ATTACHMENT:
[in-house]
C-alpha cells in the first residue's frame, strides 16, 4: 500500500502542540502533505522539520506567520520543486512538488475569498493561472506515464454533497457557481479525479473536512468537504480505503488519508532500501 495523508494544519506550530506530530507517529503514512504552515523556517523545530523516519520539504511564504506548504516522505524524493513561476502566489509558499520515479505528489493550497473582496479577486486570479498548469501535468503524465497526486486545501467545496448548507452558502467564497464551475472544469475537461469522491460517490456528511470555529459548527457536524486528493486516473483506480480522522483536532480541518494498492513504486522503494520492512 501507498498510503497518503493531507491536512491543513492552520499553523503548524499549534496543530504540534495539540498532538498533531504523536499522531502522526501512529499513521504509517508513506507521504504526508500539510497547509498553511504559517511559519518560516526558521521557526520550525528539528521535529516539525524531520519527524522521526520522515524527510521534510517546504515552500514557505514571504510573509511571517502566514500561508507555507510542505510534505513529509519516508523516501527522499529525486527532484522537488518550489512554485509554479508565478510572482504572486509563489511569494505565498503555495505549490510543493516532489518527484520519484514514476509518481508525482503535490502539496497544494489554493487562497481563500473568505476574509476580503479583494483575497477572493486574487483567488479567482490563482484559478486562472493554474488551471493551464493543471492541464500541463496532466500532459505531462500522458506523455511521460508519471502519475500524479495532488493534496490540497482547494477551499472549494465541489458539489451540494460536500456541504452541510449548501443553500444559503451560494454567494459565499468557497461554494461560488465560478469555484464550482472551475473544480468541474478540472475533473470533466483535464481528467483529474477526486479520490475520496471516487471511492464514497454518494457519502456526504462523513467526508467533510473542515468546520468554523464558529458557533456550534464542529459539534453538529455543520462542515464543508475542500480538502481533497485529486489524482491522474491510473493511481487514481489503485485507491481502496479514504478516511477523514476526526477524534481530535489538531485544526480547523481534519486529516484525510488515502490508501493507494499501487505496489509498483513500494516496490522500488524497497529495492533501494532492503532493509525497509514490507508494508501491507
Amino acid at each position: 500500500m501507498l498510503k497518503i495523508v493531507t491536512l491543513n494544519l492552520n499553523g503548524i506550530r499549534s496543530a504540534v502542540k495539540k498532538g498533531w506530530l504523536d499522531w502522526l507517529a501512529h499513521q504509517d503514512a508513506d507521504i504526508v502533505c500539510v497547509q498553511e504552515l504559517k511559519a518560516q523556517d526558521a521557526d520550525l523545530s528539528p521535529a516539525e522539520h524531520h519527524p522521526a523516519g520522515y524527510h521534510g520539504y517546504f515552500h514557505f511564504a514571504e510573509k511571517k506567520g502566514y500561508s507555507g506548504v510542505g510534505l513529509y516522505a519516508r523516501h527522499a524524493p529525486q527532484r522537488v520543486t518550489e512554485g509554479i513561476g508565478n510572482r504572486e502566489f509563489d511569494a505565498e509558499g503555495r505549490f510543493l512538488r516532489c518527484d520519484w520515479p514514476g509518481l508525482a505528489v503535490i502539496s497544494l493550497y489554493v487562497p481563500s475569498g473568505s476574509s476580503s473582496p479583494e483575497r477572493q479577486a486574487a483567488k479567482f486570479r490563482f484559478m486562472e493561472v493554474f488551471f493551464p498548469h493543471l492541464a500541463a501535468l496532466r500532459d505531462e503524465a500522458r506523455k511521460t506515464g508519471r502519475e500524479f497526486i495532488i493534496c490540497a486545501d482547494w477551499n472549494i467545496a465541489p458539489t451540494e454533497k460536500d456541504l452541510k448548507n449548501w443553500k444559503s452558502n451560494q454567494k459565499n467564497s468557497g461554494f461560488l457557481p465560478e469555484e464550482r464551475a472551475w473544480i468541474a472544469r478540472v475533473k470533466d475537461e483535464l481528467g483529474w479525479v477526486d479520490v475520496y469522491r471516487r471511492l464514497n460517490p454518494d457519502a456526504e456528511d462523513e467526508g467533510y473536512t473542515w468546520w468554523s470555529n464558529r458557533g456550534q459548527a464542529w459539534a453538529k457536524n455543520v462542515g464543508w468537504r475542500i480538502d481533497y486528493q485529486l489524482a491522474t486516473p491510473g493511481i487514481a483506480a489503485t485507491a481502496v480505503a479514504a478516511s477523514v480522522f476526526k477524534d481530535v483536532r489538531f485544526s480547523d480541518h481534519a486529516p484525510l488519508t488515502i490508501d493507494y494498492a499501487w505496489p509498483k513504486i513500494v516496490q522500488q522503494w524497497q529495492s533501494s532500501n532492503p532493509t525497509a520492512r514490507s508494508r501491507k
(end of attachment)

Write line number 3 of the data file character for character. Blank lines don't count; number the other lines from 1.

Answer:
Amino acid at each position: 500500500m501507498l498510503k497518503i495523508v493531507t491536512l491543513n494544519l492552520n499553523g503548524i506550530r499549534s496543530a504540534v502542540k495539540k498532538g498533531w506530530l504523536d499522531w502522526l507517529a501512529h499513521q504509517d503514512a508513506d507521504i504526508v502533505c500539510v497547509q498553511e504552515l504559517k511559519a518560516q523556517d526558521a521557526d520550525l523545530s528539528p521535529a516539525e522539520h524531520h519527524p522521526a523516519g520522515y524527510h521534510g520539504y517546504f515552500h514557505f511564504a514571504e510573509k511571517k506567520g502566514y500561508s507555507g506548504v510542505g510534505l513529509y516522505a519516508r523516501h527522499a524524493p529525486q527532484r522537488v520543486t518550489e512554485g509554479i513561476g508565478n510572482r504572486e502566489f509563489d511569494a505565498e509558499g503555495r505549490f510543493l512538488r516532489c518527484d520519484w520515479p514514476g509518481l508525482a505528489v503535490i502539496s497544494l493550497y489554493v487562497p481563500s475569498g473568505s476574509s476580503s473582496p479583494e483575497r477572493q479577486a486574487a483567488k479567482f486570479r490563482f484559478m486562472e493561472v493554474f488551471f493551464p498548469h493543471l492541464a500541463a501535468l496532466r500532459d505531462e503524465a500522458r506523455k511521460t506515464g508519471r502519475e500524479f497526486i495532488i493534496c490540497a486545501d482547494w477551499n472549494i467545496a465541489p458539489t451540494e454533497k460536500d456541504l452541510k448548507n449548501w443553500k444559503s452558502n451560494q454567494k459565499n467564497s468557497g461554494f461560488l457557481p465560478e469555484e464550482r464551475a472551475w473544480i468541474a472544469r478540472v475533473k470533466d475537461e483535464l481528467g483529474w479525479v477526486d479520490v475520496y469522491r471516487r471511492l464514497n460517490p454518494d457519502a456526504e456528511d462523513e467526508g467533510y473536512t473542515w468546520w468554523s470555529n464558529r458557533g456550534q459548527a464542529w459539534a453538529k457536524n455543520v462542515g464543508w468537504r475542500i480538502d481533497y486528493q485529486l489524482a491522474t486516473p491510473g493511481i487514481a483506480a489503485t485507491a481502496v480505503a479514504a478516511s477523514v480522522f476526526k477524534d481530535v483536532r489538531f485544526s480547523d480541518h481534519a486529516p484525510l488519508t488515502i490508501d493507494y494498492a499501487w505496489p509498483k513504486i513500494v516496490q522500488q522503494w524497497q529495492s533501494s532500501n532492503p532493509t525497509a520492512r514490507s508494508r501491507k